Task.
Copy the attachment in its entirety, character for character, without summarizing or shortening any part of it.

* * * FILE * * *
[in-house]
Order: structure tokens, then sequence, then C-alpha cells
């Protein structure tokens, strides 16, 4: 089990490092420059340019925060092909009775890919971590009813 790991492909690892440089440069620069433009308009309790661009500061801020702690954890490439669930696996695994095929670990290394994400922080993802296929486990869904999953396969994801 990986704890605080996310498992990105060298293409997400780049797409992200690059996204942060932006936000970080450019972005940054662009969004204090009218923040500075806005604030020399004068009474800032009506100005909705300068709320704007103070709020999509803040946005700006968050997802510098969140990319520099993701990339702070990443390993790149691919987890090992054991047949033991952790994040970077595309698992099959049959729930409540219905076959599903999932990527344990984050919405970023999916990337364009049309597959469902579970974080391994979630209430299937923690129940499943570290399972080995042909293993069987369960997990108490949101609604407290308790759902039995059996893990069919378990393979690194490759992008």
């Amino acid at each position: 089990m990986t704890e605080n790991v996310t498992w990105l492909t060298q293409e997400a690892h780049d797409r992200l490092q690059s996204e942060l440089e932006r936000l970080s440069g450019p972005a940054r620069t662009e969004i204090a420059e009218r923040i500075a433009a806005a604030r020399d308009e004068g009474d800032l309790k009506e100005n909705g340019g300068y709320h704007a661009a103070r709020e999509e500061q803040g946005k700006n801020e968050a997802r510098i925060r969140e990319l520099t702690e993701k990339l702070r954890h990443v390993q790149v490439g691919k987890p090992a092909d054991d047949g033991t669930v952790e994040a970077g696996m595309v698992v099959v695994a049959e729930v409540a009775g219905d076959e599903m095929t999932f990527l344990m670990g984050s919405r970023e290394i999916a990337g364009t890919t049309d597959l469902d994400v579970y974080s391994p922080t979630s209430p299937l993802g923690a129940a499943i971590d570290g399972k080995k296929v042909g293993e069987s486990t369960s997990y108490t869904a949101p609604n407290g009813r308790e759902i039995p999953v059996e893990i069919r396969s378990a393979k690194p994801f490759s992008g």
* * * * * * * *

[in-house]
Order: structure tokens, then sequence, then C-alpha cells
């Protein structure tokens, strides 16, 4: 089990490092420059340019925060092909009775890919971590009813 790991492909690892440089440069620069433009308009309790661009500061801020702690954890490439669930696996695994095929670990290394994400922080993802296929486990869904999953396969994801 990986704890605080996310498992990105060298293409997400780049797409992200690059996204942060932006936000970080450019972005940054662009969004204090009218923040500075806005604030020399004068009474800032009506100005909705300068709320704007103070709020999509803040946005700006968050997802510098969140990319520099993701990339702070990443390993790149691919987890090992054991047949033991952790994040970077595309698992099959049959729930409540219905076959599903999932990527344990984050919405970023999916990337364009049309597959469902579970974080391994979630209430299937923690129940499943570290399972080995042909293993069987369960997990108490949101609604407290308790759902039995059996893990069919378990393979690194490759992008």
């Amino acid at each position: 089990m990986t704890e605080n790991v996310t498992w990105l492909t060298q293409e997400a690892h780049d797409r992200l490092q690059s996204e942060l440089e932006r936000l970080s440069g450019p972005a940054r620069t662009e969004i204090a420059e009218r923040i500075a433009a806005a604030r020399d308009e004068g009474d800032l309790k009506e100005n909705g340019g300068y709320h704007a661009a103070r709020e999509e500061q803040g946005k700006n801020e968050a997802r510098i925060r969140e990319l520099t702690e993701k990339l702070r954890h990443v390993q790149v490439g691919k987890p090992a092909d054991d047949g033991t669930v952790e994040a970077g696996m595309v698992v099959v695994a049959e729930v409540a009775g219905d076959e599903m095929t999932f990527l344990m670990g984050s919405r970023e290394i999916a990337g364009t890919t049309d597959l469902d994400v579970y974080s391994p922080t979630s209430p299937l993802g923690a129940a499943i971590d570290g399972k080995k296929v042909g293993e069987s486990t369960s997990y108490t869904a949101p609604n407290g009813r308790e759902i039995p999953v059996e893990i069919r396969s378990a393979k690194p994801f490759s992008g």